Capitol Insecurity | Electronic Design


Verizon runs a 3G, 4G, and now 5G wireless network and has decided to keep running the 3G network, for now. One reason for shutting down their 3G is to get access to the spectrum used to support 3G. The main reason for not shutting down 3G is that it would disconnect a lot of devices, including modems in cars and even some cell phones. The Internet of Things actually started with 3G devices, and these also would be isolated.

Many 3G users will be relieved to know that at least Verizon will keep 3G running indefinitely, which brings me to the real reason for writing this article: The ability to mitigate these kinds of disasters that occur more often than we like. The relatively recent migration to digital TV is a similar example, where “progress” created heartache and tons of electronic trash. This likely made the movement to flat-panel TVs even quicker, as older units were replaced with new ones that could handle the digital signals. Of course, better resolution was a major factor as well.

The challenge with respect to 3G is that replacement of a 3G device with a newer one is often impossible, although in many instances the issue becomes replacement cost. It’s the former where the “right to replace” comes into play—it’s similar to the “right to repair” issue that’s been getting more traction.

However, two problems arise with the right to replace and the right to repair: warranties and digital rights management (DRM). DRM has been associated with protecting content from copying or unwanted use, but it’s also being used to enforce monopolies. It’s commonly used on printer cartridges, though even battery packs and IoT devices typically utilize DRM for the same purpose.

Eventually 3G will go away. It’s inevitable. The payback for keeping that portion of the network running will be overridden by the money to be made on using the spectrum for 5G or 6G. This opens up opportunities to replace those 3G devices with newer ones, but often the original manufacturer isn’t interested in supporting older systems. That doesn’t mean no one would want to do this, especially given platforms like Kickstarter that can garner support from smaller groups. Open-source projects are another area where support for older hardware and software platforms can be found.

Oftentimes, the restricting factors for success of these efforts involve system documentation. It could be as simple as a schematic or a few key values for a communication protocol. Unfortunately, DRM is regularly the issue, something that will be more common as security has become more ingrained in hardware and software design.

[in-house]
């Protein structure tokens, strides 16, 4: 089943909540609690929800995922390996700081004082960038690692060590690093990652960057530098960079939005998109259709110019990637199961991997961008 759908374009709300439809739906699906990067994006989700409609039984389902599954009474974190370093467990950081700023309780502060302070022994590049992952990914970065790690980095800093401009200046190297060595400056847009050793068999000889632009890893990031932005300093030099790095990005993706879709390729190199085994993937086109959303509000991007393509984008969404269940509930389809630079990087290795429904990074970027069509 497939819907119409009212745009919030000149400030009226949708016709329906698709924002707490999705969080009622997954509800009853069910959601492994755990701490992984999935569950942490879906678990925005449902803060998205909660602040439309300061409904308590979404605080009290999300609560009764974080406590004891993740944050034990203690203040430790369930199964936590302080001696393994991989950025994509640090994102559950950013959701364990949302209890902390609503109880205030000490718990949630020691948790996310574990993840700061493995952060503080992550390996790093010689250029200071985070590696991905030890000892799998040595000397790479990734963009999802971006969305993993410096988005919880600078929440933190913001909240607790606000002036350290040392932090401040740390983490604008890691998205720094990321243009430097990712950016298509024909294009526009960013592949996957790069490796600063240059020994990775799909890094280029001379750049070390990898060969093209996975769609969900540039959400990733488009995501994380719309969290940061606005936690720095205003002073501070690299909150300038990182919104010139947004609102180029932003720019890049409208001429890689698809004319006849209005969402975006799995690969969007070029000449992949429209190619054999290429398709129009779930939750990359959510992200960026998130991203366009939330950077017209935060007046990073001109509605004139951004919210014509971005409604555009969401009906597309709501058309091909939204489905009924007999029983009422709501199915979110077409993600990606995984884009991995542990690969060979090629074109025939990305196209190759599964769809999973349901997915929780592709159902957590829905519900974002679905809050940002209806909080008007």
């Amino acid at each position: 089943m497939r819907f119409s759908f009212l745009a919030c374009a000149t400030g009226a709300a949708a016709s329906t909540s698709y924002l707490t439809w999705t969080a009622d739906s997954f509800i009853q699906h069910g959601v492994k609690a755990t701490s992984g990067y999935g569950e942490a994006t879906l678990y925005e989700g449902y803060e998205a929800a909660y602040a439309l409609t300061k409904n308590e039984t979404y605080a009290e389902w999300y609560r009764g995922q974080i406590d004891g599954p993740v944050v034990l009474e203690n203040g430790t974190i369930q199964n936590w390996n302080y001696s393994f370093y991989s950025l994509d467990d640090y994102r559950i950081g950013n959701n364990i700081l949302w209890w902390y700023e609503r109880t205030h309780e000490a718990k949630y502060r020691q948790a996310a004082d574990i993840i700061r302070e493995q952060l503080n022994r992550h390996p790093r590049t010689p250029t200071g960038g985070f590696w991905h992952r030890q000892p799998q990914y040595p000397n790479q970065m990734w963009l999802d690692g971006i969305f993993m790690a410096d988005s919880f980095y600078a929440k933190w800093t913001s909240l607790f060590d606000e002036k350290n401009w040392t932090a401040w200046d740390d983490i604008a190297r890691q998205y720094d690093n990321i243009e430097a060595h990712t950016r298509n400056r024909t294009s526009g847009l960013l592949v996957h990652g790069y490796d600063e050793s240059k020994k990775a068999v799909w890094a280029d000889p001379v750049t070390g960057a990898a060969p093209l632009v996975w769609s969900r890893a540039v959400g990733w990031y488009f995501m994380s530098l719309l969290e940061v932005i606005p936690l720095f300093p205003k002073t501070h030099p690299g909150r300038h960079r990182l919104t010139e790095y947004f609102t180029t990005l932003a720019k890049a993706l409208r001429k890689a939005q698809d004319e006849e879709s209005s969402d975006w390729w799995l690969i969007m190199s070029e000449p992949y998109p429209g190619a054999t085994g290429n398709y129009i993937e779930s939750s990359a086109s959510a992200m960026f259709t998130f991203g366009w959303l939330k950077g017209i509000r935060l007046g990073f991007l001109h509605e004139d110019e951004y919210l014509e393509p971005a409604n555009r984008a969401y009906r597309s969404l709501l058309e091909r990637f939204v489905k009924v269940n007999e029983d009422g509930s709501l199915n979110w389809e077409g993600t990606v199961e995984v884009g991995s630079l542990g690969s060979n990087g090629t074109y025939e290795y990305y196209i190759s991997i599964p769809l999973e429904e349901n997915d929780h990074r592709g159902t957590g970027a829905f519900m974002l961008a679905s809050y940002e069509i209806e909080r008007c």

Don’t get me wrong. I’m all for more inclusion of hardware and software security. I don’t want my car, TV set, or other device hijacked and used against me or others. On the flip side, I don’t want services that I have in my car going away because a vendor or service provider decided that the infrastructure will no longer provide this support or service, and will be switching to some other method.

Much of the hardware I’ve discarded lately has been due to the inability to migrate the device to a newer environment, even though the device would have that capability with updated software.

Right-to-replace software or hardware that allows a device to continue to be useful has similar requirements to right to repair, which is slightly different. Right-to-repair advocates typically must fight with vendors that are actively trying to prevent others from repairing broken devices. Sometimes the vendors have a competing repair service or want to prevent repairs to force users to buy a replacement.

Right to replace differs in that vendors are typically abandoning support of older devices. In many cases, they eliminate them completely from their support websites.

Not everyone will want to repair or replace components. Most will not have the ability to do so on their own, but would be willing to have someone else do it. I’ve been lucky with some devices. For example, I fixed a large LCD display by replacing two capacitors and a printer that required repairing a cable connector. These would otherwise have wound up in the junk pile.

In another example, I have a Logitech Squeezebox Boom music player that will eventually contain a Raspberry Pi (see figure). Unfortunately, the buttons will not work, but at least the sound system will be reused. Check out the piCorePlayer if you’re interested.

The guts of Logitech Squeezebox Boom music player will eventually be replaced by a Raspberry Pi.

The rise in awareness that recycling isn’t a great solution, especially when it comes to electronics, and the fact that more devices are being forced into retirement, will likely add to the efforts of the right to replace and repair.

We can only hope.



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